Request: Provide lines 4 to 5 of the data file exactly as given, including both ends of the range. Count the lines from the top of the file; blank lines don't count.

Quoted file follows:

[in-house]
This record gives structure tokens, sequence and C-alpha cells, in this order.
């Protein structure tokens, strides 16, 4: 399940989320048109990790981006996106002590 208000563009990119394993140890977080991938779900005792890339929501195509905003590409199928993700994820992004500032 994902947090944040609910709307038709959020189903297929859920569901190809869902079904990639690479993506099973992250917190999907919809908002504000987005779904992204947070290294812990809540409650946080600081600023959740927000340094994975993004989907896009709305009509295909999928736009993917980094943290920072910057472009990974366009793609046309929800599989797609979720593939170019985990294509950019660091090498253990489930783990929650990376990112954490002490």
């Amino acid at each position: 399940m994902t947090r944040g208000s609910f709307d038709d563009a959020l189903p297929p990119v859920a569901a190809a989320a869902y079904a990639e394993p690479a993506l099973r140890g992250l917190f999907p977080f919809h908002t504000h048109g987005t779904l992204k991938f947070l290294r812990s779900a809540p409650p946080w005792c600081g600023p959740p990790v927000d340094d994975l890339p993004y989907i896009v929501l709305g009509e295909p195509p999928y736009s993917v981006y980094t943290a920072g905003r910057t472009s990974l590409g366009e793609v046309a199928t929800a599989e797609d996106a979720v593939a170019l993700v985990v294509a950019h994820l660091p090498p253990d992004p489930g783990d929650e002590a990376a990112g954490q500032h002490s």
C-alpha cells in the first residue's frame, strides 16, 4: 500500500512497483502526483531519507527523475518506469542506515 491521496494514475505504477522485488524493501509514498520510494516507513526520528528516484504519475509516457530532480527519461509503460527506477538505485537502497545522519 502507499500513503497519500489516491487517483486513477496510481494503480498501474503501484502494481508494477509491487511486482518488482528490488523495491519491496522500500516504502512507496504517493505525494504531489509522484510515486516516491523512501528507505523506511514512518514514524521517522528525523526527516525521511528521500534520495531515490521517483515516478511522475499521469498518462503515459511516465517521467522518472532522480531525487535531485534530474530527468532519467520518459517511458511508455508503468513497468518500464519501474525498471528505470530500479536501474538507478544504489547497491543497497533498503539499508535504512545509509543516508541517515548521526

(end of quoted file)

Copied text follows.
């Amino acid at each position: 399940m994902t947090r944040g208000s609910f709307d038709d563009a959020l189903p297929p990119v859920a569901a190809a989320a869902y079904a990639e394993p690479a993506l099973r140890g992250l917190f999907p977080f919809h908002t504000h048109g987005t779904l992204k991938f947070l290294r812990s779900a809540p409650p946080w005792c600081g600023p959740p990790v927000d340094d994975l890339p993004y989907i896009v929501l709305g009509e295909p195509p999928y736009s993917v981006y980094t943290a920072g905003r910057t472009s990974l590409g366009e793609v046309a199928t929800a599989e797609d996106a979720v593939a170019l993700v985990v294509a950019h994820l660091p090498p253990d992004p489930g783990d929650e002590a990376a990112g954490q500032h002490s």
C-alpha cells in the first residue's frame, strides 16, 4: 500500500512497483502526483531519507527523475518506469542506515 491521496494514475505504477522485488524493501509514498520510494516507513526520528528516484504519475509516457530532480527519461509503460527506477538505485537502497545522519 502507499500513503497519500489516491487517483486513477496510481494503480498501474503501484502494481508494477509491487511486482518488482528490488523495491519491496522500500516504502512507496504517493505525494504531489509522484510515486516516491523512501528507505523506511514512518514514524521517522528525523526527516525521511528521500534520495531515490521517483515516478511522475499521469498518462503515459511516465517521467522518472532522480531525487535531485534530474530527468532519467520518459517511458511508455508503468513497468518500464519501474525498471528505470530500479536501474538507478544504489547497491543497497533498503539499508535504512545509509543516508541517515548521526